# Solenoid, How Many Layers?

Hello,
The problem I am struggling with is this

You are designing an electromagnet capable of producing a magnetic induction field of 1 T
by winding a solenoid around a long cylinder. A solenoid is typically wound by starting
at one end of the cylinder and placing loop after loop directly next to each other. Once
the other end of the cylinder is reached the first winding layer of the solenoid is complete
and the next layer is started by again placing loop after loop next to each other. You are
using $300 \mu m$ diameter wire and the current needed to reach 1 T should not exceed 10 A.
What is the minimum number of winding layers required?

$B=\mu \frac{N}{l} I$​

It seems that there is information missing in the question, such as the material of the wire and the material of the core so I suppose I should just choose which as it doesn't matter really as they will just be values which can be plugged in later. From the information in the question I am guessing I need to use the diameter of the wire to find the length $l$ of the solenoid. I think the length of the solenoid is the number of loops multiplied by the diameter of the wire, $N$ x $d=l$ but substituting this into the Ampere's law gives

$B=\mu \frac{1}{d} I$​

I'm not sure that I've gone the right way here as in this expression there isn't anything I don't know. I've tried using the expression for resistance of a wire which includes the length of the wire and the area but since I only have the current in the Ampere's law expression using the resistance expression will introduce a voltage which I have not been given, eg
$R=\frac{\rho L}{A}=\frac{4 \rho L}{\pi d^2}$​
Then substituting this in to ampere's law
$B=\mu \frac{N}{l} \frac{V \pi d^2}{4 \rho L}$​
Getting the voltage in my expression doesn't seem to help my cause much so I am out of ideas. Any help with how I could proceed or where I may be going wrong would be greatly appreciated.

Hi.
You don't need to concern yourself with wire material, voltage or resistivity here since the current you need to work with is a given: 10A. Also, the magnetic field in the solenoid doesn't really depend on the length of the solenoid but on the density N/L which, for a single layer, the value of the wire's diameter allows you to determine as you did (1/d). As for permeability, if you need a numerical result and it's not specified otherwise i'd simply use the vacuum one, but you can indeed plug that in the end...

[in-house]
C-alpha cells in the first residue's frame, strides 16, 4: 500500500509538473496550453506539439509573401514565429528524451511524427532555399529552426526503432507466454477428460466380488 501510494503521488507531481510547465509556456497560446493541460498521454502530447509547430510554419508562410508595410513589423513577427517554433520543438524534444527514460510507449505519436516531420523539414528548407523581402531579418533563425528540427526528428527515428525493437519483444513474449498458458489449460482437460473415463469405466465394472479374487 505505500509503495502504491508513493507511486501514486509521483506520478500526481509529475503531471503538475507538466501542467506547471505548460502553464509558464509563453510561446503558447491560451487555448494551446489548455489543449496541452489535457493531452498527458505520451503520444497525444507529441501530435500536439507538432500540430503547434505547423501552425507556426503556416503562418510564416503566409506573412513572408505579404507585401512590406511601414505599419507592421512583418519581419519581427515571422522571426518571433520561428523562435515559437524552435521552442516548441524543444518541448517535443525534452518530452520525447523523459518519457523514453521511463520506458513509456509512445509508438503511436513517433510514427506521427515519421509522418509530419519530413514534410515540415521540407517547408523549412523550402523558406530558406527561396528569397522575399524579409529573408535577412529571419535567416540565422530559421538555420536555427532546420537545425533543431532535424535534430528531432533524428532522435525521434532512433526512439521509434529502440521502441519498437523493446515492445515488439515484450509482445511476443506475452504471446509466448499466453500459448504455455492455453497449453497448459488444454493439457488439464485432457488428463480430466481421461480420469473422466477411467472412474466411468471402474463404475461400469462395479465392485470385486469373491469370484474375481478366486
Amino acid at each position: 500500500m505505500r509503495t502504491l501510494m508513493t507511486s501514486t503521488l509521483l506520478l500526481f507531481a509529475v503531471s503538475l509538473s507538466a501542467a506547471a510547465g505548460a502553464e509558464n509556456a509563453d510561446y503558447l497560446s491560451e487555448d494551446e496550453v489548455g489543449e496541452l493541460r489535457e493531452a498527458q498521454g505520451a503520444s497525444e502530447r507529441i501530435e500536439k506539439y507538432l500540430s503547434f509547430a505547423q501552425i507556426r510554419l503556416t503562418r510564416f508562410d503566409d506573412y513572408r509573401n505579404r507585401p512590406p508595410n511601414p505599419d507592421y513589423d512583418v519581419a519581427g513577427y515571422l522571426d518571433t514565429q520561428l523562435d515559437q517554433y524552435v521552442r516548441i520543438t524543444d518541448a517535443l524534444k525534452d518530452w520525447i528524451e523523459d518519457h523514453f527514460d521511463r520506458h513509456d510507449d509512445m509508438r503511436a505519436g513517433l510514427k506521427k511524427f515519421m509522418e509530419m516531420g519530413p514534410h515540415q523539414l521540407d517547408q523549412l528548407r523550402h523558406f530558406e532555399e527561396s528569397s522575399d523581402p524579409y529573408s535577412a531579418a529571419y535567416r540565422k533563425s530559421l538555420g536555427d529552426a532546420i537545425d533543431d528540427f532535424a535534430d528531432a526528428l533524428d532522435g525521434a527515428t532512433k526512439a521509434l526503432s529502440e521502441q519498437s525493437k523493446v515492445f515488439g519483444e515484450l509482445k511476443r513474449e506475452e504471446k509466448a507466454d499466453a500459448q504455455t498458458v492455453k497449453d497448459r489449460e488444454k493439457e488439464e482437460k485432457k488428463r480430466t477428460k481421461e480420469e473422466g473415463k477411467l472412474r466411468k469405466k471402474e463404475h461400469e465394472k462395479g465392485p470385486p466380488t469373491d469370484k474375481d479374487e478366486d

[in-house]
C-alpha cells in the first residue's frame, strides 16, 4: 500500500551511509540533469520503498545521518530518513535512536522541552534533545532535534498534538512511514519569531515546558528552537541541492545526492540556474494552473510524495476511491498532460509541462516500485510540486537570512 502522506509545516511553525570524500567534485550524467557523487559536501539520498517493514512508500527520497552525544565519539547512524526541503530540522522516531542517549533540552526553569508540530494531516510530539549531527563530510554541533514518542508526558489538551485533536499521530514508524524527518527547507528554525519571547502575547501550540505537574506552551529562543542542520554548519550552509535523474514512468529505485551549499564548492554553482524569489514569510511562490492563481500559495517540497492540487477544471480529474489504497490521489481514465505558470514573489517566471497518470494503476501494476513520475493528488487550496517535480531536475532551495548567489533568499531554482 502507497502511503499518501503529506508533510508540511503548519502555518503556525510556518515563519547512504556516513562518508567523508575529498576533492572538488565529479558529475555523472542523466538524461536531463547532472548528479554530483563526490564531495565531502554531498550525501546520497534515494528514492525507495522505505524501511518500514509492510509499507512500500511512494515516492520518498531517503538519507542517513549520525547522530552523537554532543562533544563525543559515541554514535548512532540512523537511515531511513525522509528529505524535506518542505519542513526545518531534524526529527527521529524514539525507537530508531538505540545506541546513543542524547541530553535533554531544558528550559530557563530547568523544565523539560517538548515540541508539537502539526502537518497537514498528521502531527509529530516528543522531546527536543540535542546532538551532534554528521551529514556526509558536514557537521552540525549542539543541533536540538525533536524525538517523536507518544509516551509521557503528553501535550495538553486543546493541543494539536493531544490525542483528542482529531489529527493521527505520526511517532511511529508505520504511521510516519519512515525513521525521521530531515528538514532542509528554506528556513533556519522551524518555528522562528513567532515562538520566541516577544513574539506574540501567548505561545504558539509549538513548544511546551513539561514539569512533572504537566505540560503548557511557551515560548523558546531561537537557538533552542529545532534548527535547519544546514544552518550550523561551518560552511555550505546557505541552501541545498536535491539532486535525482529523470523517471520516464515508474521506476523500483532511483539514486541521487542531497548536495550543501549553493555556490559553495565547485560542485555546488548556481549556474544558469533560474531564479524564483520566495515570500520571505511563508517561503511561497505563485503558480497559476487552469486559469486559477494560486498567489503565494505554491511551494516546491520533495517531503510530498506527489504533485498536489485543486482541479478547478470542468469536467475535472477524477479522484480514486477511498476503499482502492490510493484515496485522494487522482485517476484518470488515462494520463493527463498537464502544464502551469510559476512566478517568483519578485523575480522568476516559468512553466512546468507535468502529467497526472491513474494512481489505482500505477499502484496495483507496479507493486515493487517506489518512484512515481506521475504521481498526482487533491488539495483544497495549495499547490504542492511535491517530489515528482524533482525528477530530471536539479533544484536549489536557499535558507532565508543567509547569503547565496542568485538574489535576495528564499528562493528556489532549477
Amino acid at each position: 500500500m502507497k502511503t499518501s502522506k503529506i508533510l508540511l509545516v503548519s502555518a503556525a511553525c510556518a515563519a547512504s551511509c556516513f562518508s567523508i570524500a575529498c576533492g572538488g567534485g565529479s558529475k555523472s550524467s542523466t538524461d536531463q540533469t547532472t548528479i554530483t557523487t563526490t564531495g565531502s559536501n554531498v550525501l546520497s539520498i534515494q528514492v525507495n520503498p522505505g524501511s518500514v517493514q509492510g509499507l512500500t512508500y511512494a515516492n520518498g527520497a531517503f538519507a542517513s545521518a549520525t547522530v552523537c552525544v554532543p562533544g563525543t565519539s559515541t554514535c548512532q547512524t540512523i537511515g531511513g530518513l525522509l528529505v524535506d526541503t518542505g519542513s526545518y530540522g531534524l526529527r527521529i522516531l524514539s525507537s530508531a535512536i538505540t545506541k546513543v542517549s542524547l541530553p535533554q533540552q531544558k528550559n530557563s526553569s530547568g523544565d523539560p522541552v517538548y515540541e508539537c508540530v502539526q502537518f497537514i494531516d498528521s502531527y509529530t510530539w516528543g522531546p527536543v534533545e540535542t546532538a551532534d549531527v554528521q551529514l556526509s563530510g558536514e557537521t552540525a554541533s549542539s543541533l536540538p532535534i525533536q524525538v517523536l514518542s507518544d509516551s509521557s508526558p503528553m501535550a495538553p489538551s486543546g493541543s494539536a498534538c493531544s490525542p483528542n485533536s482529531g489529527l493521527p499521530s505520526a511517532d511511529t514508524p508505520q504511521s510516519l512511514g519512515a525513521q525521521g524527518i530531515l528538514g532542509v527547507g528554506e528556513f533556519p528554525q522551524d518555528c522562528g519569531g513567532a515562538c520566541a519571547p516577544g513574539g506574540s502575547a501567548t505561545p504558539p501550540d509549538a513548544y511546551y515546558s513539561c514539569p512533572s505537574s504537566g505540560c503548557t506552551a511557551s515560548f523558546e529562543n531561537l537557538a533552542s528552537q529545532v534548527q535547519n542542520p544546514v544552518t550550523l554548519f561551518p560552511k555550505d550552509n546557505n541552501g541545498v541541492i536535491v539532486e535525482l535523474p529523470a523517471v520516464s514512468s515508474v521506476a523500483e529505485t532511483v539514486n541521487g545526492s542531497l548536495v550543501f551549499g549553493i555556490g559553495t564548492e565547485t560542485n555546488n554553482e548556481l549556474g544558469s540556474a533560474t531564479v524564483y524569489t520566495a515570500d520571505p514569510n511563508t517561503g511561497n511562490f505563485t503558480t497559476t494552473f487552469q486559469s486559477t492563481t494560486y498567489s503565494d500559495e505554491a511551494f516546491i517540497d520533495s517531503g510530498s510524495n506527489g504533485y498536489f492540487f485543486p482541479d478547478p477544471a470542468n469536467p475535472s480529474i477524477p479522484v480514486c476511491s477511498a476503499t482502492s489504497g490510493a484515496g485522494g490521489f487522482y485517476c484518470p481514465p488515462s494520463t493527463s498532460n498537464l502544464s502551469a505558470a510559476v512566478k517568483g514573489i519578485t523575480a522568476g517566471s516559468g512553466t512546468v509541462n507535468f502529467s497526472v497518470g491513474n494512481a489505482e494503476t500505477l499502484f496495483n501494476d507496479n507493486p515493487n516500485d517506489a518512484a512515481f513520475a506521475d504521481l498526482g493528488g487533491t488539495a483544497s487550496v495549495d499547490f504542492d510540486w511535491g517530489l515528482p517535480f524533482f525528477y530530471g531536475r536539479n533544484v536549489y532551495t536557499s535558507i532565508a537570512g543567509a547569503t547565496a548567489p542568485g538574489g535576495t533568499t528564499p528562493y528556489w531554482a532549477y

Hi,

Thanks for the response. So do you mean that from this equation;
$B=\mu \frac{1}{d} I$​

I would find $d$ when $I=10$ and $B=1$ and take that value of $d$ to mean the depth of wire in that situation, then divide by the diameter of the wire (as given in the question) to give the number of layers?

If that is it then the problem I have is that $d$ for the overall solenoid comes out as smaller than the $d$ for the wire quoted in the question and since it would be several layers thick it should be several multiples of the wire's diameter.

Thanks again

TSny
Homework Helper
Gold Member
I think the length of the solenoid is the number of loops multiplied by the diameter of the wire, $N$ x $d=l$

Wouldn't the length of the solenoid be the number of loops in one layer times the diameter of the wire?

rude man
Homework Helper
Gold Member
Hi,

Thanks for the response. So do you mean that from this equation;
$B=\mu \frac{1}{d} I$​

That is the equation for the B field for one layer. But you want k layers. k can be non-integer.

In which case

$kB=1 \small{\text{ Tesla}}$ where $B$ is for one layer​
so

$k=\frac{1}{B}=\frac{d}{\mu I}=\frac{300 \text{ x }10^{-6}}{1.26 \text{ x }10^{-6}\text{ x }10}=23.8095 \small{\text{ layers}}$​

Does this look right? 23 layers seems a big number but then again 1 tesla is also big.

rude man
Homework Helper
Gold Member
In which case

$kB=1 \small{\text{ Tesla}}$ where $B$ is for one layer​
so

$k=\frac{1}{B}=\frac{d}{\mu I}=\frac{300 \text{ x }10^{-6}}{1.26 \text{ x }10^{-6}\text{ x }10}=23.8095 \small{\text{ layers}}$​

Does this look right? 23 layers seems a big number but then again 1 tesla is also big.

Looking good! I got exactly the same number. And your reasoning is sound. 1 Tesla from a solenoid without a high-permeability (large μ) core is indeed a very large B field.

Excellent, thanks a lot to everyone.